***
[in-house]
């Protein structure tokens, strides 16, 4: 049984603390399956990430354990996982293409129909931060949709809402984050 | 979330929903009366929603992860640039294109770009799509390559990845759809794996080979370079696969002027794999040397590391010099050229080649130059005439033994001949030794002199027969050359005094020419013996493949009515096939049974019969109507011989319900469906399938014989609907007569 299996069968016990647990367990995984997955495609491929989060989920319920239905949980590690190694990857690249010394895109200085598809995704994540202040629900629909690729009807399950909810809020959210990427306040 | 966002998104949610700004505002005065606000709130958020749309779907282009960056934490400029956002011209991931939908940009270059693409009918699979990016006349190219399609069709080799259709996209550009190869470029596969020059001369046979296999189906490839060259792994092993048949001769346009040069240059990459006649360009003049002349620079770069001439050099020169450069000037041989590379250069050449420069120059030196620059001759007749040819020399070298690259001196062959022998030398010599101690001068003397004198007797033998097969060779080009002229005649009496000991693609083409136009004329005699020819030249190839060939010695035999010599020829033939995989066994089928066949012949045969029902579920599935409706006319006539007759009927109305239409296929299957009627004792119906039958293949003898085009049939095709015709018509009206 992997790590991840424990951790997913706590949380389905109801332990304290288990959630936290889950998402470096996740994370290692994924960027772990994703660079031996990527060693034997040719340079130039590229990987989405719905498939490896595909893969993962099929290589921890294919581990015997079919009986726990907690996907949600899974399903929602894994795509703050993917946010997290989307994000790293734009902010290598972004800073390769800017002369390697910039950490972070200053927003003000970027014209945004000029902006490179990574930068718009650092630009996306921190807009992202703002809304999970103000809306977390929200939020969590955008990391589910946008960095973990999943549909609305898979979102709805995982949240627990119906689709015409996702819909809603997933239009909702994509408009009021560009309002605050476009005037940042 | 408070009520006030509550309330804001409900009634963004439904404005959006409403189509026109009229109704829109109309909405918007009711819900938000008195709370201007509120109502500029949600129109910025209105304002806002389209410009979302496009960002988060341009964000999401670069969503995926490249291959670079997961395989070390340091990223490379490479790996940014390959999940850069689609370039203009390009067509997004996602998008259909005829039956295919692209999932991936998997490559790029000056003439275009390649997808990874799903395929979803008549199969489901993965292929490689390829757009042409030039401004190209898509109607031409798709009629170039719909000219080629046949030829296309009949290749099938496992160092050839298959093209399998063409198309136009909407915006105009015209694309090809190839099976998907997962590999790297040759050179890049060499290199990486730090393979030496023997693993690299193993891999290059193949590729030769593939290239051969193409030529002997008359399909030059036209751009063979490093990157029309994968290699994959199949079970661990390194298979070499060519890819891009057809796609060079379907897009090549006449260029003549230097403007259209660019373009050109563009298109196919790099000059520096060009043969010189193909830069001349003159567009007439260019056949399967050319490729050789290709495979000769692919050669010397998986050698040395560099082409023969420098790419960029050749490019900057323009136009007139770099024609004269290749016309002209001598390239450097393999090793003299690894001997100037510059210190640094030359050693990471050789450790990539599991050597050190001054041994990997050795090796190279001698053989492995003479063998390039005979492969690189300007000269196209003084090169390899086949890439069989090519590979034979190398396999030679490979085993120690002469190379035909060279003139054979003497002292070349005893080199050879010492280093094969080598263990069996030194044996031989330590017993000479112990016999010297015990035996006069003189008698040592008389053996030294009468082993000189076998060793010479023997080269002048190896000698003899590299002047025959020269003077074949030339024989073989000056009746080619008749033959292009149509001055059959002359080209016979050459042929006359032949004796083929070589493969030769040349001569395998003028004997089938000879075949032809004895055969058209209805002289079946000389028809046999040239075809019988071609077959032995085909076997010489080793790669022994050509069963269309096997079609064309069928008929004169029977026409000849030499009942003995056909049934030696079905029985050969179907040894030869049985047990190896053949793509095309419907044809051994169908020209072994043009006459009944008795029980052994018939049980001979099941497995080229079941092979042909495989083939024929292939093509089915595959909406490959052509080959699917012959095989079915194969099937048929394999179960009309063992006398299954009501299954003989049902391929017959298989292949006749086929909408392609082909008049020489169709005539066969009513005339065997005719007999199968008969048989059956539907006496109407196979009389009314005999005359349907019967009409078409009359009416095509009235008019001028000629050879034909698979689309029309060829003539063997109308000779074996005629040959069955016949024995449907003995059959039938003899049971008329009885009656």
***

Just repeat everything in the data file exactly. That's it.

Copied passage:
[in-house]
């Protein structure tokens, strides 16, 4: 049984603390399956990430354990996982293409129909931060949709809402984050 | 979330929903009366929603992860640039294109770009799509390559990845759809794996080979370079696969002027794999040397590391010099050229080649130059005439033994001949030794002199027969050359005094020419013996493949009515096939049974019969109507011989319900469906399938014989609907007569 299996069968016990647990367990995984997955495609491929989060989920319920239905949980590690190694990857690249010394895109200085598809995704994540202040629900629909690729009807399950909810809020959210990427306040 | 966002998104949610700004505002005065606000709130958020749309779907282009960056934490400029956002011209991931939908940009270059693409009918699979990016006349190219399609069709080799259709996209550009190869470029596969020059001369046979296999189906490839060259792994092993048949001769346009040069240059990459006649360009003049002349620079770069001439050099020169450069000037041989590379250069050449420069120059030196620059001759007749040819020399070298690259001196062959022998030398010599101690001068003397004198007797033998097969060779080009002229005649009496000991693609083409136009004329005699020819030249190839060939010695035999010599020829033939995989066994089928066949012949045969029902579920599935409706006319006539007759009927109305239409296929299957009627004792119906039958293949003898085009049939095709015709018509009206 992997790590991840424990951790997913706590949380389905109801332990304290288990959630936290889950998402470096996740994370290692994924960027772990994703660079031996990527060693034997040719340079130039590229990987989405719905498939490896595909893969993962099929290589921890294919581990015997079919009986726990907690996907949600899974399903929602894994795509703050993917946010997290989307994000790293734009902010290598972004800073390769800017002369390697910039950490972070200053927003003000970027014209945004000029902006490179990574930068718009650092630009996306921190807009992202703002809304999970103000809306977390929200939020969590955008990391589910946008960095973990999943549909609305898979979102709805995982949240627990119906689709015409996702819909809603997933239009909702994509408009009021560009309002605050476009005037940042 | 408070009520006030509550309330804001409900009634963004439904404005959006409403189509026109009229109704829109109309909405918007009711819900938000008195709370201007509120109502500029949600129109910025209105304002806002389209410009979302496009960002988060341009964000999401670069969503995926490249291959670079997961395989070390340091990223490379490479790996940014390959999940850069689609370039203009390009067509997004996602998008259909005829039956295919692209999932991936998997490559790029000056003439275009390649997808990874799903395929979803008549199969489901993965292929490689390829757009042409030039401004190209898509109607031409798709009629170039719909000219080629046949030829296309009949290749099938496992160092050839298959093209399998063409198309136009909407915006105009015209694309090809190839099976998907997962590999790297040759050179890049060499290199990486730090393979030496023997693993690299193993891999290059193949590729030769593939290239051969193409030529002997008359399909030059036209751009063979490093990157029309994968290699994959199949079970661990390194298979070499060519890819891009057809796609060079379907897009090549006449260029003549230097403007259209660019373009050109563009298109196919790099000059520096060009043969010189193909830069001349003159567009007439260019056949399967050319490729050789290709495979000769692919050669010397998986050698040395560099082409023969420098790419960029050749490019900057323009136009007139770099024609004269290749016309002209001598390239450097393999090793003299690894001997100037510059210190640094030359050693990471050789450790990539599991050597050190001054041994990997050795090796190279001698053989492995003479063998390039005979492969690189300007000269196209003084090169390899086949890439069989090519590979034979190398396999030679490979085993120690002469190379035909060279003139054979003497002292070349005893080199050879010492280093094969080598263990069996030194044996031989330590017993000479112990016999010297015990035996006069003189008698040592008389053996030294009468082993000189076998060793010479023997080269002048190896000698003899590299002047025959020269003077074949030339024989073989000056009746080619008749033959292009149509001055059959002359080209016979050459042929006359032949004796083929070589493969030769040349001569395998003028004997089938000879075949032809004895055969058209209805002289079946000389028809046999040239075809019988071609077959032995085909076997010489080793790669022994050509069963269309096997079609064309069928008929004169029977026409000849030499009942003995056909049934030696079905029985050969179907040894030869049985047990190896053949793509095309419907044809051994169908020209072994043009006459009944008795029980052994018939049980001979099941497995080229079941092979042909495989083939024929292939093509089915595959909406490959052509080959699917012959095989079915194969099937048929394999179960009309063992006398299954009501299954003989049902391929017959298989292949006749086929909408392609082909008049020489169709005539066969009513005339065997005719007999199968008969048989059956539907006496109407196979009389009314005999005359349907019967009409078409009359009416095509009235008019001028000629050879034909698979689309029309060829003539063997109308000779074996005629040959069955016949024995449907003995059959039938003899049971008329009885009656």